Wednesday, November 29, 2017

Inside The Writer's Mind: A Sarah Gailey Exclusive

Jayna Bosse's Interview with SF/F/H Author Sarah Gailey

Photo © Raj Anand 2017

With her constant award nominations and her high ranking in the finals of the Hugo and Campbell awards, author Sarah Gailey is definitely an author to keep an eye on. With pieces such as River of Teeth and Taste of Marrow, it behooves all Sci-Fi readers to keep an eye on her! To get an inside look into her world, we’ve asked Sarah Galy a few questions to get to know her a little bit better and explore what prompted such influential pieces in the literary world.

JB: If you could tell your younger writing self anything, what would it be?

SG: I would tell my younger writing self to listen more than she talks, but to never think that she is required to go along with anything that doesn't feel right in her career.

On a more granular level, I would tell her to read critiques as though they're required edits. While not every critique is valid, looking at one's work as though one absolutely MUST address every critique is a great way to reexamine authorial assumptions, and my work has always become stronger as a result.

Thursday, November 9, 2017

Autumnal Musings and Goodbyes

Jack 2006 – 2017
Early in the morning of October 9, my wife and I had to say goodbye to our dog, Jack, who had been suffering from a cancerous tumor. Despite the fact he was a 120+ lb dog, he's always been my little guy, happy to be anywhere, as long as he was at my side. In years past, that was often on the hiking trail. In recent years, it was more often on the carpet alongside my writing desk. It's bizarre and sad working from home now without him here anymore, but I'm glad he's not suffering anymore, at least.

The science fiction and fantasy community also suffered a loss this October with the passing of author ElizaBeth Gilligan. I met Beth last year at a convention, and she was kind enough to invite me to join her local writers group. As part of that group, she provided invaluable feedback on my work-in-progress, The Beasts of Qaza, and I had the pleasure of reading her work-in-progress, a sprawling fantasy novel about a tribe of women wylf soldiers. She and her husband were also gracious enough to give me advice on being a parent and a writer. I regret that Beth didn't get a chance to meet my daughter after she was born, and my sympathies go out to her husband and the rest of her family. Beth was a kind and wonderful person, and she'll be missed.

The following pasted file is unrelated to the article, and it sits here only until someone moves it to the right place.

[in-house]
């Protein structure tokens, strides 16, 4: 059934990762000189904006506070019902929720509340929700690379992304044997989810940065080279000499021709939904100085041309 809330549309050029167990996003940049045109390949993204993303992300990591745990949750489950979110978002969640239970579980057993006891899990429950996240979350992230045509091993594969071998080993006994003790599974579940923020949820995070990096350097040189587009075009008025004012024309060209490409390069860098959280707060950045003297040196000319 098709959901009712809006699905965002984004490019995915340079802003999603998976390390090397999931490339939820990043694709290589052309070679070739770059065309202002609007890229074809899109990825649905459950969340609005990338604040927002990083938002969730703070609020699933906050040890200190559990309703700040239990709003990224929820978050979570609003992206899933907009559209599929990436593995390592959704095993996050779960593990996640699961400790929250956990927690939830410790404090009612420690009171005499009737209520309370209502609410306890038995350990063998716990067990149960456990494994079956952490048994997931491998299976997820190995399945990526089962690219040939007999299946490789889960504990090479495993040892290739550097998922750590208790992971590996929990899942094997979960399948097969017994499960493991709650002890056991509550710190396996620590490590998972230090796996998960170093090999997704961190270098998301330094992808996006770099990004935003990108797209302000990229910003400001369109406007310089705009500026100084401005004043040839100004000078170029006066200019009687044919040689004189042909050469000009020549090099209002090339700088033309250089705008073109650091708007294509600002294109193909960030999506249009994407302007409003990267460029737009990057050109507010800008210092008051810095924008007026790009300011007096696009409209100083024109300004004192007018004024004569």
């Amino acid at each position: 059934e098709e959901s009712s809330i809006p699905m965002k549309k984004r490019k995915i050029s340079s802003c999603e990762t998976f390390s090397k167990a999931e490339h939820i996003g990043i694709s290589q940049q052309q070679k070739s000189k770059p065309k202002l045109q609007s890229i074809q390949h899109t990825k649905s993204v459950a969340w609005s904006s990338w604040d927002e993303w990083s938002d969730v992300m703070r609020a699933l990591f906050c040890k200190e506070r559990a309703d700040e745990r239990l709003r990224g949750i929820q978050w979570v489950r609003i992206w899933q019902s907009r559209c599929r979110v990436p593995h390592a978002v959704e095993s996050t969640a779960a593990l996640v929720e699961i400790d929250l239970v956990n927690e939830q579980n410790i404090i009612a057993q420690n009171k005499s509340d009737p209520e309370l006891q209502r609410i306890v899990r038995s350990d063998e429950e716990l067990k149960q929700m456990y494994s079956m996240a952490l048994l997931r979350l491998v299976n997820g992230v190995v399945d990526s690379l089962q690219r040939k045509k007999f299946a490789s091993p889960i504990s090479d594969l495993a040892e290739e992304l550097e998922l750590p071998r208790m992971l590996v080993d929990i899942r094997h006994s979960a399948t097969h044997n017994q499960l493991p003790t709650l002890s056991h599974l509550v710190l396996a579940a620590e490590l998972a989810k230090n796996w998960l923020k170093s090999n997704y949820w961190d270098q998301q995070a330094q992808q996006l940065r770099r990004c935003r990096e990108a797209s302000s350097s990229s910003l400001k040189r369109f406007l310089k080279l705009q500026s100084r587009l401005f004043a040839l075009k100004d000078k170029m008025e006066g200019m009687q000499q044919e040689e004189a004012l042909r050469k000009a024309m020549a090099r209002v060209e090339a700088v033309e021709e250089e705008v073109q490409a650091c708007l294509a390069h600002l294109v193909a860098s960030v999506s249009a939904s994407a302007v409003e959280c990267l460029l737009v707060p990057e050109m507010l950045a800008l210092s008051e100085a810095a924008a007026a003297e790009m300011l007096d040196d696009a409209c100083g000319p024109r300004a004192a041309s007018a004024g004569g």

Friday, August 11, 2017

What Will be the Next Breakout SF/F Novel?

Sure, we've all heard of Suzanne Collins' Hunger Game series, J.K. Rowling's Harry Potter books, and more recently Nnedi Okorafor's Binti series, but what are some new under-the-radar SF/F pieces that deserve their time in the spotlight? Sometimes the best pieces are the ones found in the nooks and crannies of the literary universe; you just have to dig hard enough to find them. We took the Minotaur by the horns and have compiled a few book recommendations from esteemed SF/F reviewers to give you some suggestions on what book to pick up next!

Reading Recs from the Pros

Marion Deeds from FantasyLiterature.com

Image result for certain dark thingsCertain Dark Things by Silvia Moreno-Garcia

I thought I had hit my vampire threshold until I read Silvia Moreno-Garcia’s Certain Dark Things. (My review at fantasyliterature.com is here.) Morena-Garcia shows us a new take on supernatural bloodsucking creatures, and she provides a gritty, Gibsonian Mexico City as a backdrop. The book gives us novelty by creating various “races” of vampires; our main character, Atl, is from a line indigenous to the Americas. She is described as avian and her family crest is the hummingbird. Other vamps are more in the Bram Stoker tradition, and there is infighting among the bloodlines. Atl, a rebellious party girl, is the sole survivor of an attack on her clan by an encroaching vampire crime family, and she’s fled to the supposedly vampire-free Mexico City. As you might imagine, it’s not vampire-free at all. Once there, she enlists the aid of a scrappy human street kid named Domingo. The descriptions of Mexico City are sharp, by turns gritty, beautiful and romantic.

Tuesday, August 8, 2017

Dreamrush: Free Download and Author Q&A

Good news! The Kindle version of my short story collection, Dreamrush, is available to download for free on Amazon.com for the rest of the week (8/8/17 – 8/12/17). Get your free download here.